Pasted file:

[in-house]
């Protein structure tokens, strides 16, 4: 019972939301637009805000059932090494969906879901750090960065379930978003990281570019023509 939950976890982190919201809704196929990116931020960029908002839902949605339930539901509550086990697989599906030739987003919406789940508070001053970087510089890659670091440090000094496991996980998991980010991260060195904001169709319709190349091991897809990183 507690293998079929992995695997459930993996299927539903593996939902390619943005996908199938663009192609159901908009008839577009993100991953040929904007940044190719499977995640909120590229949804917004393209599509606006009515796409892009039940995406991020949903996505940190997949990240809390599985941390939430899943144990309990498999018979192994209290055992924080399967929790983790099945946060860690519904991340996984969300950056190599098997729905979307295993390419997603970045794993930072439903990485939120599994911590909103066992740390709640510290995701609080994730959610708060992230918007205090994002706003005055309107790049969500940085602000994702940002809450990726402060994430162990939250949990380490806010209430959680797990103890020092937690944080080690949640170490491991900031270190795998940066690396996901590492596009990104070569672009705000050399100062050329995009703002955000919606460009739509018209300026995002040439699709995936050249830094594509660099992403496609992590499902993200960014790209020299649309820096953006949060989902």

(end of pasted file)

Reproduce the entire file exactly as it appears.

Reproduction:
[in-house]
């Protein structure tokens, strides 16, 4: 019972939301637009805000059932090494969906879901750090960065379930978003990281570019023509 939950976890982190919201809704196929990116931020960029908002839902949605339930539901509550086990697989599906030739987003919406789940508070001053970087510089890659670091440090000094496991996980998991980010991260060195904001169709319709190349091991897809990183 507690293998079929992995695997459930993996299927539903593996939902390619943005996908199938663009192609159901908009008839577009993100991953040929904007940044190719499977995640909120590229949804917004393209599509606006009515796409892009039940995406991020949903996505940190997949990240809390599985941390939430899943144990309990498999018979192994209290055992924080399967929790983790099945946060860690519904991340996984969300950056190599098997729905979307295993390419997603970045794993930072439903990485939120599994911590909103066992740390709640510290995701609080994730959610708060992230918007205090994002706003005055309107790049969500940085602000994702940002809450990726402060994430162990939250949990380490806010209430959680797990103890020092937690944080080690949640170490491991900031270190795998940066690396996901590492596009990104070569672009705000050399100062050329995009703002955000919606460009739509018209300026995002040439699709995936050249830094594509660099992403496609992590499902993200960014790209020299649309820096953006949060989902």